Like the Bachchans, living in a traditional Indian family, we too celebrated birthdays, anniversaries, puja together. The problem occurred when it was assumed that we would want to celebrate them with the same set of invitees, the same way, and every year! There was no option to do it any other way. I know for a fact that to my in-laws it was simply tradition to do it their way; it never stuck them that we could perhaps want something different. But on my part, it felt like an obligation. Why do people automatically make a judgement call if a couple want to do their own thing during such occasions? Specifically citing that for six years the Bachchans celebrated together, did they want to insinuate that in future if they lived separately they wouldn’t want to do so? In my case, I would have happily invited the same invitees like my in-laws but perhaps have been happier to be given the ‘choice’ to do so!
Expectations to conform was too pressurizing for me to cope. Like many newly wedded couple, I wanted my ‘space’ – both physical and emotional. I wanted to feel free to lead a lifestyle that I was not only accustomed to but also one which I wanted to explore and experiment with my husband. But my marital home belonged to my mother-in-law. She had practically spent a lifetime making it her own after her mother-in-law passed away so there was no way she wanted any changes when I came in. I did enjoy freedom from domestic chores and kitchen politics as I didn’t have to do any of that but still didn’t want to conform to my mother-in-law’s lifestyle. I wanted to have my own. Seemingly I was always allowed to do as I pleased but the subtlety with which displeasure was shown was very skilful. I was frustrated and angry, sometimes gave in, coped, fought, struggled and then just gave up on being able to live in peace with my sanity intact.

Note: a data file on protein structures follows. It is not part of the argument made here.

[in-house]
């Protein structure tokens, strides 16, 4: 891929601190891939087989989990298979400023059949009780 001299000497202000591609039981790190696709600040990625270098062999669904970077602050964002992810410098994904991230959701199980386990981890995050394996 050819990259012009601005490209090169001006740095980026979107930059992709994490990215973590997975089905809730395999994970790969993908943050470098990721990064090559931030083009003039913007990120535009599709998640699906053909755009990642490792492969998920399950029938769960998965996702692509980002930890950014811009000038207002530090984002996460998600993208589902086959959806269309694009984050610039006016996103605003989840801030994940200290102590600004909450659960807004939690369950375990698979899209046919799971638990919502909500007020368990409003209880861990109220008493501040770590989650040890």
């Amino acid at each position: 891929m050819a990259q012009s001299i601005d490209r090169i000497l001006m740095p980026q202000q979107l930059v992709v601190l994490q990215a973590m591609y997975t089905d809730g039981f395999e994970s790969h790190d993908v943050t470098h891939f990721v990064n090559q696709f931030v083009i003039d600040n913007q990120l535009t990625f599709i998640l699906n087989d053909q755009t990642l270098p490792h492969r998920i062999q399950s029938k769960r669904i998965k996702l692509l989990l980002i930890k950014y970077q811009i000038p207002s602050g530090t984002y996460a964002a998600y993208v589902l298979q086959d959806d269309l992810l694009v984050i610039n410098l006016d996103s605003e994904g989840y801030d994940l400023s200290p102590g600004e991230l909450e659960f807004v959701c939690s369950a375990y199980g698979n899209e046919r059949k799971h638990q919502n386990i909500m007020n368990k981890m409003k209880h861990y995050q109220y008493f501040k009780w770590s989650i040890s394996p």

Moving out was the only choice I had but one which was totally unheard of in my marital home – it was not only unacceptable but morally wrong to even think about it. Although I had entertained the thought at length it just wasn’t a viable option for us till my husband was offered a job out of town. It was a way out – an ‘acceptable’ way out of a difficult situation. Even then, it was frowned upon for a long time. People assumed the worst that I had broken up the family and taken their son away. No one even for a moment openly accepted or acknowledged that perhaps for professional reasons this was a wise decision.